U.S. rejects Syria’s claim of chemical attack by rebels
State-run news agency shows images of patients
BEIRUT, Lebanon – The Syrian government accused rebels Tuesday of killing dozens of civilians in a chemical attack near the northern city of Aleppo, the first allegation of such a devastating chemical strike during the more than two-year conflict.
The opposition vehemently denied the claim and charged that the government of President Bashar Assad was behind the attack.
The alleged chemical assault injects an explosive new issue into the international debate about how to deal with the escalating violence in Syria, where tens of thousands have already died and aid experts have warned of a looming humanitarian catastrophe. Diplomatic efforts to craft a cease-fire have failed; more than 1 million Syrians have fled the country.
U.S. officials on Tuesday reacted cautiously to the cross-allegations, saying there was no definitive evidence that a chemical attack had been unleashed.
“We are looking carefully at the information as it comes in,” White House spokesman Jay Carney told reporters.
At the same time, Washington flatly rejected the possibility of a rebel-launched chemical attack and asserted that the Syrian government was capable of conducting such a strike.
Each side in the conflict has routinely blamed the other for massacres and attacks that caused large-scale civilian casualties.
Syria’s state-run news agency said al-Qaida-linked “terrorists” – its standard term for the armed opposition – had fired a chemically armed rocket early Tuesday that killed 25 and injured 110. The missile, launched from a rebel-controlled district, fell about 300 yards from its apparent intended target, a military post outside Aleppo, the government said.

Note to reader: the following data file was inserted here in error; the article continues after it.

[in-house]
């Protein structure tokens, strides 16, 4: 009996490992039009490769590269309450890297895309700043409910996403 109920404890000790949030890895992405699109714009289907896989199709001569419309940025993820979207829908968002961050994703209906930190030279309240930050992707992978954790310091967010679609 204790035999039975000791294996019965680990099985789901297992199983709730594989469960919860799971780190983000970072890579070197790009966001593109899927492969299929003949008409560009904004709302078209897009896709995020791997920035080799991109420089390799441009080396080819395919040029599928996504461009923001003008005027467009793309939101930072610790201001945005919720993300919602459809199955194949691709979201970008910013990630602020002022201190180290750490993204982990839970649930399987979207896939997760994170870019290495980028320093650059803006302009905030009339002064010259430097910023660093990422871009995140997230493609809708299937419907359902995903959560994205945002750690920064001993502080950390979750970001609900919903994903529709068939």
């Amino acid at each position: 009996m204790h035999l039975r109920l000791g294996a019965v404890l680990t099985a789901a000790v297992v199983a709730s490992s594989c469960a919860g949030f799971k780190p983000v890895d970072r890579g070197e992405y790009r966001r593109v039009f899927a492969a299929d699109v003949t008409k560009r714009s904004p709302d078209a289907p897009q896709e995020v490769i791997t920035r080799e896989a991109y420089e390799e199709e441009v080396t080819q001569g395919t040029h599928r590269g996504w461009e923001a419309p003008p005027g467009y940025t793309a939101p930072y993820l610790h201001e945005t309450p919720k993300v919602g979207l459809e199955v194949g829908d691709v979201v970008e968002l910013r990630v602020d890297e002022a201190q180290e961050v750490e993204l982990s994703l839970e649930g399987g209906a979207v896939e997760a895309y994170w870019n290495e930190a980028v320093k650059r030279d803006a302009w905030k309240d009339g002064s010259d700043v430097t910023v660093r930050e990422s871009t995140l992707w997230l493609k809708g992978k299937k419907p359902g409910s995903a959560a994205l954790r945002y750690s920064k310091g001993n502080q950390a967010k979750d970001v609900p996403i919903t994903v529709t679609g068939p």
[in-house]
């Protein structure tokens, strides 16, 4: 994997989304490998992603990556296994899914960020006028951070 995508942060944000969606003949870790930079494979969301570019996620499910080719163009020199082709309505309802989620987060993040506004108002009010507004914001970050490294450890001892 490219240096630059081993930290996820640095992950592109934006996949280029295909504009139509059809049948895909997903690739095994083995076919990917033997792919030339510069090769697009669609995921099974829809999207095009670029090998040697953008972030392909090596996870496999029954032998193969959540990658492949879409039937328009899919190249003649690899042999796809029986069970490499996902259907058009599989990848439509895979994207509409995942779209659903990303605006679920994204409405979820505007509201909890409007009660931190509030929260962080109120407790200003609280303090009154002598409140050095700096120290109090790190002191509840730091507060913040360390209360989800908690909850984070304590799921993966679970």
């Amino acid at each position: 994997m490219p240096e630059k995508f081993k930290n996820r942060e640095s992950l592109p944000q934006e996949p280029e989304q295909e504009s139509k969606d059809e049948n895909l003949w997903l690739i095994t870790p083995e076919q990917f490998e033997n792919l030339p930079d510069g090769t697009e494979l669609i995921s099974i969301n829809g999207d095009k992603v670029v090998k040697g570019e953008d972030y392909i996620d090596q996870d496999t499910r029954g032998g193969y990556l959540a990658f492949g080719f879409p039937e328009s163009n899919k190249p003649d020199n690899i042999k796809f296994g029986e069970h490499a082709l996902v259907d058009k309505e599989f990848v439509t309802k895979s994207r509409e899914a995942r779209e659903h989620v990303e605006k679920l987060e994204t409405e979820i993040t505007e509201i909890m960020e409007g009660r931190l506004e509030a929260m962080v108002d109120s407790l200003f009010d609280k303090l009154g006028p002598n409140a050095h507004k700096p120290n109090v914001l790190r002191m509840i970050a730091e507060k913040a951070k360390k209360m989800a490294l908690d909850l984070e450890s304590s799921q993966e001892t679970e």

The explosion unleashed a gas that caused those who inhaled it to have convulsions and lose consciousness, the government said. The state media showed images of patients said to be suffering from irregular breathing, neurological disorders and other symptoms consistent with a chemical attack.
The government seemed to link the strike to a previous rebel seizure of a factory in Aleppo that contained tons of chlorine, a chemical employed in water purification and used for many industrial purposes but also deployed as a toxic gas in World War I. Experts say chlorine gas is not an especially effective weapon because it disperses quickly in the air.
The Reuters news agency reported that apparent victims at a hospital in Aleppo were suffering from breathing problems. The victims said they smelled chlorine after the attack.